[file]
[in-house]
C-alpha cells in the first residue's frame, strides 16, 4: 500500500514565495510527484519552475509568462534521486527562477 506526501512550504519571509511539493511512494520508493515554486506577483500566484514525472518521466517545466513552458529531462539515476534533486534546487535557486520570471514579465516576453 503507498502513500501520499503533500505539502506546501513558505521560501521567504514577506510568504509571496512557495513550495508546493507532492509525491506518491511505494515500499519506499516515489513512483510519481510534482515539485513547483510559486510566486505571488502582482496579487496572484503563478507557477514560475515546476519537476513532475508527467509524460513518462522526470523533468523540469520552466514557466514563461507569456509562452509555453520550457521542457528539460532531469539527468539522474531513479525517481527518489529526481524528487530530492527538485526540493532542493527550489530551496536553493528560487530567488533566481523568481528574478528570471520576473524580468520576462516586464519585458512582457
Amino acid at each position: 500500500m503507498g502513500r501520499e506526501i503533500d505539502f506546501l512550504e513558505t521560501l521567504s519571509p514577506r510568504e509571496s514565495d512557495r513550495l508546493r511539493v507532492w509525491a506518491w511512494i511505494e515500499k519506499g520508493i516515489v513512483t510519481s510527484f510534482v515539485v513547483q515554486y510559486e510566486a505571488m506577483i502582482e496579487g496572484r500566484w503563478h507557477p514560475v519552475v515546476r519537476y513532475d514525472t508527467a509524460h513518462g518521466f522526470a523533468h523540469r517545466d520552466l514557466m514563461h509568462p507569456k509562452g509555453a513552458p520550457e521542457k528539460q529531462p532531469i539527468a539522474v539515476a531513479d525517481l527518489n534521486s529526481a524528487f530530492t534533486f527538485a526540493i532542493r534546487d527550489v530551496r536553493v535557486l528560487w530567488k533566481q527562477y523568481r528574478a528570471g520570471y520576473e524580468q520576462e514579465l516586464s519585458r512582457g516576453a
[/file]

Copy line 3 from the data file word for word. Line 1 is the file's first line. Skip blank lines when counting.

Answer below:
Amino acid at each position: 500500500m503507498g502513500r501520499e506526501i503533500d505539502f506546501l512550504e513558505t521560501l521567504s519571509p514577506r510568504e509571496s514565495d512557495r513550495l508546493r511539493v507532492w509525491a506518491w511512494i511505494e515500499k519506499g520508493i516515489v513512483t510519481s510527484f510534482v515539485v513547483q515554486y510559486e510566486a505571488m506577483i502582482e496579487g496572484r500566484w503563478h507557477p514560475v519552475v515546476r519537476y513532475d514525472t508527467a509524460h513518462g518521466f522526470a523533468h523540469r517545466d520552466l514557466m514563461h509568462p507569456k509562452g509555453a513552458p520550457e521542457k528539460q529531462p532531469i539527468a539522474v539515476a531513479d525517481l527518489n534521486s529526481a524528487f530530492t534533486f527538485a526540493i532542493r534546487d527550489v530551496r536553493v535557486l528560487w530567488k533566481q527562477y523568481r528574478a528570471g520570471y520576473e524580468q520576462e514579465l516586464s519585458r512582457g516576453a